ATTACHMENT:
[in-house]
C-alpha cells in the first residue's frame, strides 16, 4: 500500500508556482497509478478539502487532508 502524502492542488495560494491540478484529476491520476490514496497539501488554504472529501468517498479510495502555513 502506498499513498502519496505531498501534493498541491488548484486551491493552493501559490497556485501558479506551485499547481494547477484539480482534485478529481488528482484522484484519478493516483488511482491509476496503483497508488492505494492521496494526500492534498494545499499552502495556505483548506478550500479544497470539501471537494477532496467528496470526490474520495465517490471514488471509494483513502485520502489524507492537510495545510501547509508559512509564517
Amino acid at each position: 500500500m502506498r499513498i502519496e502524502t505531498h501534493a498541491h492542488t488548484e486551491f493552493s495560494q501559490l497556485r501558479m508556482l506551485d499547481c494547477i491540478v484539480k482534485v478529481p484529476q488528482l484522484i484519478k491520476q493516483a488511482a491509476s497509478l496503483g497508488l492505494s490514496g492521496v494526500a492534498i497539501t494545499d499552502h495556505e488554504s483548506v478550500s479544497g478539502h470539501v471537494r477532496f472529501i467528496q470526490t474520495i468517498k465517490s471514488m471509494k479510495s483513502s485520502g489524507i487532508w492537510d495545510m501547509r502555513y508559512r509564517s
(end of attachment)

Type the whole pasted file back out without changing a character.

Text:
[in-house]
C-alpha cells in the first residue's frame, strides 16, 4: 500500500508556482497509478478539502487532508 502524502492542488495560494491540478484529476491520476490514496497539501488554504472529501468517498479510495502555513 502506498499513498502519496505531498501534493498541491488548484486551491493552493501559490497556485501558479506551485499547481494547477484539480482534485478529481488528482484522484484519478493516483488511482491509476496503483497508488492505494492521496494526500492534498494545499499552502495556505483548506478550500479544497470539501471537494477532496467528496470526490474520495465517490471514488471509494483513502485520502489524507492537510495545510501547509508559512509564517
Amino acid at each position: 500500500m502506498r499513498i502519496e502524502t505531498h501534493a498541491h492542488t488548484e486551491f493552493s495560494q501559490l497556485r501558479m508556482l506551485d499547481c494547477i491540478v484539480k482534485v478529481p484529476q488528482l484522484i484519478k491520476q493516483a488511482a491509476s497509478l496503483g497508488l492505494s490514496g492521496v494526500a492534498i497539501t494545499d499552502h495556505e488554504s483548506v478550500s479544497g478539502h470539501v471537494r477532496f472529501i467528496q470526490t474520495i468517498k465517490s471514488m471509494k479510495s483513502s485520502g489524507i487532508w492537510d495545510m501547509r502555513y508559512r509564517s